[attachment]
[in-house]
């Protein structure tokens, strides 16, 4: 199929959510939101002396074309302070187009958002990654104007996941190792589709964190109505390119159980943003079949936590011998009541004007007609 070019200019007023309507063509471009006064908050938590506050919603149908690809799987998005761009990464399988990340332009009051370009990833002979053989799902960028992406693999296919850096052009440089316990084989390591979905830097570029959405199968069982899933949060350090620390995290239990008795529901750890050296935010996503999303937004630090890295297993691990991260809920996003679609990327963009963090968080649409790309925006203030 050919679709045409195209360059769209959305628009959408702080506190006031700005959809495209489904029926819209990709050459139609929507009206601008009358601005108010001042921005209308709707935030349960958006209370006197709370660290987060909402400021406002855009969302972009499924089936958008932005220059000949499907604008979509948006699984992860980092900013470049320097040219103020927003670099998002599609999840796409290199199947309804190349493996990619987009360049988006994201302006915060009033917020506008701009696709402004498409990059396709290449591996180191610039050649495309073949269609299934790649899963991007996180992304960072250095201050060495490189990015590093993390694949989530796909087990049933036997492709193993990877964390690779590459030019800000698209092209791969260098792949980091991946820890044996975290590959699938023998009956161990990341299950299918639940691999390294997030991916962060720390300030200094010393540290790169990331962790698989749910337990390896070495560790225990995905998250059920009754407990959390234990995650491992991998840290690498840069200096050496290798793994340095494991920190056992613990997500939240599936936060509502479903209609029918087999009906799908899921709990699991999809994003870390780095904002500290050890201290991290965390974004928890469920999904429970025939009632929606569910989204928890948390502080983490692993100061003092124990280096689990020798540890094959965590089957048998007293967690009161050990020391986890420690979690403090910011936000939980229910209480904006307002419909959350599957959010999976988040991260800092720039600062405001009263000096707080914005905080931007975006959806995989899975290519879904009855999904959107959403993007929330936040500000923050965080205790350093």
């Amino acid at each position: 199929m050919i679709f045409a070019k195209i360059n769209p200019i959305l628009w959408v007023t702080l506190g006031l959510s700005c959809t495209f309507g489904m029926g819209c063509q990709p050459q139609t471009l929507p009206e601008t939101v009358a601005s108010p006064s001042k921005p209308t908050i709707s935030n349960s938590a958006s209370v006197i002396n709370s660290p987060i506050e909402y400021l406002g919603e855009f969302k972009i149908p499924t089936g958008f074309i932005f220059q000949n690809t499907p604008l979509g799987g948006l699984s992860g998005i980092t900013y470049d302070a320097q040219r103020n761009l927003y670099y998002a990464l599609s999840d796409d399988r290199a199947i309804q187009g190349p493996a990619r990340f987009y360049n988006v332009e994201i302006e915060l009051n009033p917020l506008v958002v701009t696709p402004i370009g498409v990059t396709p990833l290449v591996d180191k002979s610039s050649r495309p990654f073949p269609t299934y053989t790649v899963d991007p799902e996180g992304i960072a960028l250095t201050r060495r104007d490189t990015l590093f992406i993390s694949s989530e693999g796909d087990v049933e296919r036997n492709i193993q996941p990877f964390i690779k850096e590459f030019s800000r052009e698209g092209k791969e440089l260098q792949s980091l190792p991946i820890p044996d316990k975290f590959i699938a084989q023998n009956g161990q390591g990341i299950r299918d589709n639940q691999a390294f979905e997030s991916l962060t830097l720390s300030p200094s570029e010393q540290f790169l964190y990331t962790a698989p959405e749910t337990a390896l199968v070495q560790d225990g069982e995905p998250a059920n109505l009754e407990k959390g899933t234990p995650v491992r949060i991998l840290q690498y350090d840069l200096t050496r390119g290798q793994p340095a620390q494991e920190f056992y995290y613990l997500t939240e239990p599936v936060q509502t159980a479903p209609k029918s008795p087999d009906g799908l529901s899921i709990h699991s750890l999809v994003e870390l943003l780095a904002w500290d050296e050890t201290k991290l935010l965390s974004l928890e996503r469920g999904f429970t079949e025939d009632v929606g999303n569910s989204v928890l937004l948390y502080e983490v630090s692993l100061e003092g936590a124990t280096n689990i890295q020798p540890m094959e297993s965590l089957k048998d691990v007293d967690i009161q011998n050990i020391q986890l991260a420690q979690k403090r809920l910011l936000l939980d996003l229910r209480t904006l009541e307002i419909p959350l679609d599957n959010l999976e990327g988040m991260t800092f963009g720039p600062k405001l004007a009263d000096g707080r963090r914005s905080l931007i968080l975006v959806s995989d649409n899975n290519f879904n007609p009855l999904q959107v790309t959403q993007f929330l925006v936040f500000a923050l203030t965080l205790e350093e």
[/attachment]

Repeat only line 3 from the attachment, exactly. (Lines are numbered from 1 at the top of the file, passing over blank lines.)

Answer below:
């Amino acid at each position: 199929m050919i679709f045409a070019k195209i360059n769209p200019i959305l628009w959408v007023t702080l506190g006031l959510s700005c959809t495209f309507g489904m029926g819209c063509q990709p050459q139609t471009l929507p009206e601008t939101v009358a601005s108010p006064s001042k921005p209308t908050i709707s935030n349960s938590a958006s209370v006197i002396n709370s660290p987060i506050e909402y400021l406002g919603e855009f969302k972009i149908p499924t089936g958008f074309i932005f220059q000949n690809t499907p604008l979509g799987g948006l699984s992860g998005i980092t900013y470049d302070a320097q040219r103020n761009l927003y670099y998002a990464l599609s999840d796409d399988r290199a199947i309804q187009g190349p493996a990619r990340f987009y360049n988006v332009e994201i302006e915060l009051n009033p917020l506008v958002v701009t696709p402004i370009g498409v990059t396709p990833l290449v591996d180191k002979s610039s050649r495309p990654f073949p269609t299934y053989t790649v899963d991007p799902e996180g992304i960072a960028l250095t201050r060495r104007d490189t990015l590093f992406i993390s694949s989530e693999g796909d087990v049933e296919r036997n492709i193993q996941p990877f964390i690779k850096e590459f030019s800000r052009e698209g092209k791969e440089l260098q792949s980091l190792p991946i820890p044996d316990k975290f590959i699938a084989q023998n009956g161990q390591g990341i299950r299918d589709n639940q691999a390294f979905e997030s991916l962060t830097l720390s300030p200094s570029e010393q540290f790169l964190y990331t962790a698989p959405e749910t337990a390896l199968v070495q560790d225990g069982e995905p998250a059920n109505l009754e407990k959390g899933t234990p995650v491992r949060i991998l840290q690498y350090d840069l200096t050496r390119g290798q793994p340095a620390q494991e920190f056992y995290y613990l997500t939240e239990p599936v936060q509502t159980a479903p209609k029918s008795p087999d009906g799908l529901s899921i709990h699991s750890l999809v994003e870390l943003l780095a904002w500290d050296e050890t201290k991290l935010l965390s974004l928890e996503r469920g999904f429970t079949e025939d009632v929606g999303n569910s989204v928890l937004l948390y502080e983490v630090s692993l100061e003092g936590a124990t280096n689990i890295q020798p540890m094959e297993s965590l089957k048998d691990v007293d967690i009161q011998n050990i020391q986890l991260a420690q979690k403090r809920l910011l936000l939980d996003l229910r209480t904006l009541e307002i419909p959350l679609d599957n959010l999976e990327g988040m991260t800092f963009g720039p600062k405001l004007a009263d000096g707080r963090r914005s905080l931007i968080l975006v959806s995989d649409n899975n290519f879904n007609p009855l999904q959107v790309t959403q993007f929330l925006v936040f500000a923050l203030t965080l205790e350093e």